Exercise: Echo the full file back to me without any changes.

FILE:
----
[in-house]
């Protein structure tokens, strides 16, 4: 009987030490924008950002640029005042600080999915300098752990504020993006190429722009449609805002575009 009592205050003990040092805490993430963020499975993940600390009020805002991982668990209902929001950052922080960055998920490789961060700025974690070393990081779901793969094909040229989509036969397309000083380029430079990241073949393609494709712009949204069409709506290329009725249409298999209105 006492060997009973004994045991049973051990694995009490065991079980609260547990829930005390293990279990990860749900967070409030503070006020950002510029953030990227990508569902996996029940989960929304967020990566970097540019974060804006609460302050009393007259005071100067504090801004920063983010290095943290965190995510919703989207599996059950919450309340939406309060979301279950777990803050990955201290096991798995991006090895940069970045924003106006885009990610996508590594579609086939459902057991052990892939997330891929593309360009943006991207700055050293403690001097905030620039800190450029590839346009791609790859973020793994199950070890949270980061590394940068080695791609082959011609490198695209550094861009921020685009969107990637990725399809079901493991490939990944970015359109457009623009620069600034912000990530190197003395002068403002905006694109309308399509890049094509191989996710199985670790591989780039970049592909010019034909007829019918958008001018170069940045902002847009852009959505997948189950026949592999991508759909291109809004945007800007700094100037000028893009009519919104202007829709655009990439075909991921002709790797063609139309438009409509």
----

[in-house]
């Protein structure tokens, strides 16, 4: 009987030490924008950002640029005042600080999915300098752990504020993006190429722009449609805002575009 009592205050003990040092805490993430963020499975993940600390009020805002991982668990209902929001950052922080960055998920490789961060700025974690070393990081779901793969094909040229989509036969397309000083380029430079990241073949393609494709712009949204069409709506290329009725249409298999209105 006492060997009973004994045991049973051990694995009490065991079980609260547990829930005390293990279990990860749900967070409030503070006020950002510029953030990227990508569902996996029940989960929304967020990566970097540019974060804006609460302050009393007259005071100067504090801004920063983010290095943290965190995510919703989207599996059950919450309340939406309060979301279950777990803050990955201290096991798995991006090895940069970045924003106006885009990610996508590594579609086939459902057991052990892939997330891929593309360009943006991207700055050293403690001097905030620039800190450029590839346009791609790859973020793994199950070890949270980061590394940068080695791609082959011609490198695209550094861009921020685009969107990637990725399809079901493991490939990944970015359109457009623009620069600034912000990530190197003395002068403002905006694109309308399509890049094509191989996710199985670790591989780039970049592909010019034909007829019918958008001018170069940045902002847009852009959505997948189950026949592999991508759909291109809004945007800007700094100037000028893009009519919104202007829709655009990439075909991921002709790797063609139309438009409509």